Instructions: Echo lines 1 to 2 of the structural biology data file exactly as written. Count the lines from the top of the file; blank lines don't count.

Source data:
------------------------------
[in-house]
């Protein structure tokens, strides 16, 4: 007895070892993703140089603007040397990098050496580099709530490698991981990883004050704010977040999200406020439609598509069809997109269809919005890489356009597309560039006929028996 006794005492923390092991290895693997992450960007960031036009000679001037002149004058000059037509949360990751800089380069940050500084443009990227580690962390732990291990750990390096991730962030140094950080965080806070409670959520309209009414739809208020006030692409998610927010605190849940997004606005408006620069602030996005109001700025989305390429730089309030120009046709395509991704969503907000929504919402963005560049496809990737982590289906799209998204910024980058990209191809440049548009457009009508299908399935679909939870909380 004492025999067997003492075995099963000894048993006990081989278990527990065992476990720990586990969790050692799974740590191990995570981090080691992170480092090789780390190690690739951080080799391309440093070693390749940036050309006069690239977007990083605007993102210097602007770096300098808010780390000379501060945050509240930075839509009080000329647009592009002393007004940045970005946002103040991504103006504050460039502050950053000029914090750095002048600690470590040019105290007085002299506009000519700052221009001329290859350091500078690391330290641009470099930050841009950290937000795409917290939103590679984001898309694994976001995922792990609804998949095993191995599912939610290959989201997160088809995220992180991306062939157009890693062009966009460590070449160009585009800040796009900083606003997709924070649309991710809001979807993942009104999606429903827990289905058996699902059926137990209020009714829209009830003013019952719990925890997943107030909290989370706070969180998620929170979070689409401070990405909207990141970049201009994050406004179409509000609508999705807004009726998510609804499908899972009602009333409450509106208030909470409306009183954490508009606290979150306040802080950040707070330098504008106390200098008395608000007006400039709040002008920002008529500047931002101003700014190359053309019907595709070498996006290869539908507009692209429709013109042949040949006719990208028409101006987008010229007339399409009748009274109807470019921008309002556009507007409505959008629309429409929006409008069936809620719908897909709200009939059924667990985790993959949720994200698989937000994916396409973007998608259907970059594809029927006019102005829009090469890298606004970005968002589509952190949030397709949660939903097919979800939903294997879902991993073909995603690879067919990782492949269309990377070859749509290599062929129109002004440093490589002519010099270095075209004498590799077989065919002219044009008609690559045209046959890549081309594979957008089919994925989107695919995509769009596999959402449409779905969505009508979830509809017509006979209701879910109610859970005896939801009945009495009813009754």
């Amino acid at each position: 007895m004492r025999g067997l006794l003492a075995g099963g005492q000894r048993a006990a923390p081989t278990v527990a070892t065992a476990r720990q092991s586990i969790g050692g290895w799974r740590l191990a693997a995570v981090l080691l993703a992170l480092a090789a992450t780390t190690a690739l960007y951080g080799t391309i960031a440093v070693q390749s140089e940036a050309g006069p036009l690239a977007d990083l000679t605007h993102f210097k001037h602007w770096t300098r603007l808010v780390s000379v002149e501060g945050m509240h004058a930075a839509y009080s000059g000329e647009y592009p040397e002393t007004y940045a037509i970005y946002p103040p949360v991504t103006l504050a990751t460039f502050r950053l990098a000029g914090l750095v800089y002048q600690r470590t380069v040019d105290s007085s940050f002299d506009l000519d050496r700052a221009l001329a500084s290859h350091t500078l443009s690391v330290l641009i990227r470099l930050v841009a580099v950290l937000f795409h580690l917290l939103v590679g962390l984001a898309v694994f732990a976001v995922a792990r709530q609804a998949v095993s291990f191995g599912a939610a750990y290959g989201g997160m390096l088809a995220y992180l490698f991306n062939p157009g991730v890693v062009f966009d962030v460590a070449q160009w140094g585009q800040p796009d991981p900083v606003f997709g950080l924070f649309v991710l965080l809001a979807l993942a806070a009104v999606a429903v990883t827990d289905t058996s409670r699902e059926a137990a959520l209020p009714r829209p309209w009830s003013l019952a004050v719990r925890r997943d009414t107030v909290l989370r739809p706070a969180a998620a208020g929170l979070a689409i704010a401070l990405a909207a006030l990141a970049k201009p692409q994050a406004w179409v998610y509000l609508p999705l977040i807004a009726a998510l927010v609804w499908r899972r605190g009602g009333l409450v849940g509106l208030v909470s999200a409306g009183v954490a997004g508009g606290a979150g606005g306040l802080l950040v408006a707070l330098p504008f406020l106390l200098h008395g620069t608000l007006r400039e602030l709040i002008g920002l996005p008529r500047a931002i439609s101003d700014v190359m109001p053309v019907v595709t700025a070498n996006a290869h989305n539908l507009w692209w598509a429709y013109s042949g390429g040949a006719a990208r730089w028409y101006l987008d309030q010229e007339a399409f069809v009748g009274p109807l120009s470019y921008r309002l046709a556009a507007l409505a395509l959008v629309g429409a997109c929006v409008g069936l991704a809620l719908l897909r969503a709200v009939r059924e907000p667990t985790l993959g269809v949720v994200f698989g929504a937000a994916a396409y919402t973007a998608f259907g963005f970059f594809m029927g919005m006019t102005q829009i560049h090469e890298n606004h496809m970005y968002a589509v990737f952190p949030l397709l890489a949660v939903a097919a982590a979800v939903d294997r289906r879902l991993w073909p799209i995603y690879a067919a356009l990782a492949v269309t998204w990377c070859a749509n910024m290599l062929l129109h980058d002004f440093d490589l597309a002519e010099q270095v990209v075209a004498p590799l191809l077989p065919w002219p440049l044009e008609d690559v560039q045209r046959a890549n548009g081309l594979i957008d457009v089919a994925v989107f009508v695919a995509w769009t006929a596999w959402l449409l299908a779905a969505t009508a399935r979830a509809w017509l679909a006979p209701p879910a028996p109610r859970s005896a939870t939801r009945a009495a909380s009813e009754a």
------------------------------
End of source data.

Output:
[in-house]
């Protein structure tokens, strides 16, 4: 007895070892993703140089603007040397990098050496580099709530490698991981990883004050704010977040999200406020439609598509069809997109269809919005890489356009597309560039006929028996 006794005492923390092991290895693997992450960007960031036009000679001037002149004058000059037509949360990751800089380069940050500084443009990227580690962390732990291990750990390096991730962030140094950080965080806070409670959520309209009414739809208020006030692409998610927010605190849940997004606005408006620069602030996005109001700025989305390429730089309030120009046709395509991704969503907000929504919402963005560049496809990737982590289906799209998204910024980058990209191809440049548009457009009508299908399935679909939870909380 004492025999067997003492075995099963000894048993006990081989278990527990065992476990720990586990969790050692799974740590191990995570981090080691992170480092090789780390190690690739951080080799391309440093070693390749940036050309006069690239977007990083605007993102210097602007770096300098808010780390000379501060945050509240930075839509009080000329647009592009002393007004940045970005946002103040991504103006504050460039502050950053000029914090750095002048600690470590040019105290007085002299506009000519700052221009001329290859350091500078690391330290641009470099930050841009950290937000795409917290939103590679984001898309694994976001995922792990609804998949095993191995599912939610290959989201997160088809995220992180991306062939157009890693062009966009460590070449160009585009800040796009900083606003997709924070649309991710809001979807993942009104999606429903827990289905058996699902059926137990209020009714829209009830003013019952719990925890997943107030909290989370706070969180998620929170979070689409401070990405909207990141970049201009994050406004179409509000609508999705807004009726998510609804499908899972009602009333409450509106208030909470409306009183954490508009606290979150306040802080950040707070330098504008106390200098008395608000007006400039709040002008920002008529500047931002101003700014190359053309019907595709070498996006290869539908507009692209429709013109042949040949006719990208028409101006987008010229007339399409009748009274109807470019921008309002556009507007409505959008629309429409929006409008069936809620719908897909709200009939059924667990985790993959949720994200698989937000994916396409973007998608259907970059594809029927006019102005829009090469890298606004970005968002589509952190949030397709949660939903097919979800939903294997879902991993073909995603690879067919990782492949269309990377070859749509290599062929129109002004440093490589002519010099270095075209004498590799077989065919002219044009008609690559045209046959890549081309594979957008089919994925989107695919995509769009596999959402449409779905969505009508979830509809017509006979209701879910109610859970005896939801009945009495009813009754």